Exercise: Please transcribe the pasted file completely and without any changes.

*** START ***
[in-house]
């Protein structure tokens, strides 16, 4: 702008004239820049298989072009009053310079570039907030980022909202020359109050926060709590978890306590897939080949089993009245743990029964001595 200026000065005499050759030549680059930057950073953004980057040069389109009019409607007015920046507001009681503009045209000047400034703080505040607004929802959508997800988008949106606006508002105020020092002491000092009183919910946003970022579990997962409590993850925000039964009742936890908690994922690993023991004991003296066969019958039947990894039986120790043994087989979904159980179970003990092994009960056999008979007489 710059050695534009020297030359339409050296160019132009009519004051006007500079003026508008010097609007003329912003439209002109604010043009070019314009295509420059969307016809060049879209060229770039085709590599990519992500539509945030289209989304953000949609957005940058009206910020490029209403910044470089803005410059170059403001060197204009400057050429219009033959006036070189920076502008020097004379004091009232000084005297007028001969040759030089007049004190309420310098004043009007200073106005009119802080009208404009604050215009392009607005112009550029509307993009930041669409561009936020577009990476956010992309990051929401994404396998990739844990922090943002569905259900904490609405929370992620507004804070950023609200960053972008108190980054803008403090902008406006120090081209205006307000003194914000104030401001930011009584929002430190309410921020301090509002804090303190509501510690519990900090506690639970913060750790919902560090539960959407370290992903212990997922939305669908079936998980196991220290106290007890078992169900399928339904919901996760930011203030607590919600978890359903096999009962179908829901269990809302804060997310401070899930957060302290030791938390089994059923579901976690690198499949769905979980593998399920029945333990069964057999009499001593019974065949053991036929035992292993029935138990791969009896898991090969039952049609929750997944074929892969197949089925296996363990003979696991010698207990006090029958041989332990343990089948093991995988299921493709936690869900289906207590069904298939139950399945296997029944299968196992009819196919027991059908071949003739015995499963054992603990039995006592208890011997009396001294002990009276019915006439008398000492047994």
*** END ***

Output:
[in-house]
């Protein structure tokens, strides 16, 4: 702008004239820049298989072009009053310079570039907030980022909202020359109050926060709590978890306590897939080949089993009245743990029964001595 200026000065005499050759030549680059930057950073953004980057040069389109009019409607007015920046507001009681503009045209000047400034703080505040607004929802959508997800988008949106606006508002105020020092002491000092009183919910946003970022579990997962409590993850925000039964009742936890908690994922690993023991004991003296066969019958039947990894039986120790043994087989979904159980179970003990092994009960056999008979007489 710059050695534009020297030359339409050296160019132009009519004051006007500079003026508008010097609007003329912003439209002109604010043009070019314009295509420059969307016809060049879209060229770039085709590599990519992500539509945030289209989304953000949609957005940058009206910020490029209403910044470089803005410059170059403001060197204009400057050429219009033959006036070189920076502008020097004379004091009232000084005297007028001969040759030089007049004190309420310098004043009007200073106005009119802080009208404009604050215009392009607005112009550029509307993009930041669409561009936020577009990476956010992309990051929401994404396998990739844990922090943002569905259900904490609405929370992620507004804070950023609200960053972008108190980054803008403090902008406006120090081209205006307000003194914000104030401001930011009584929002430190309410921020301090509002804090303190509501510690519990900090506690639970913060750790919902560090539960959407370290992903212990997922939305669908079936998980196991220290106290007890078992169900399928339904919901996760930011203030607590919600978890359903096999009962179908829901269990809302804060997310401070899930957060302290030791938390089994059923579901976690690198499949769905979980593998399920029945333990069964057999009499001593019974065949053991036929035992292993029935138990791969009896898991090969039952049609929750997944074929892969197949089925296996363990003979696991010698207990006090029958041989332990343990089948093991995988299921493709936690869900289906207590069904298939139950399945296997029944299968196992009819196919027991059908071949003739015995499963054992603990039995006592208890011997009396001294002990009276019915006439008398000492047994």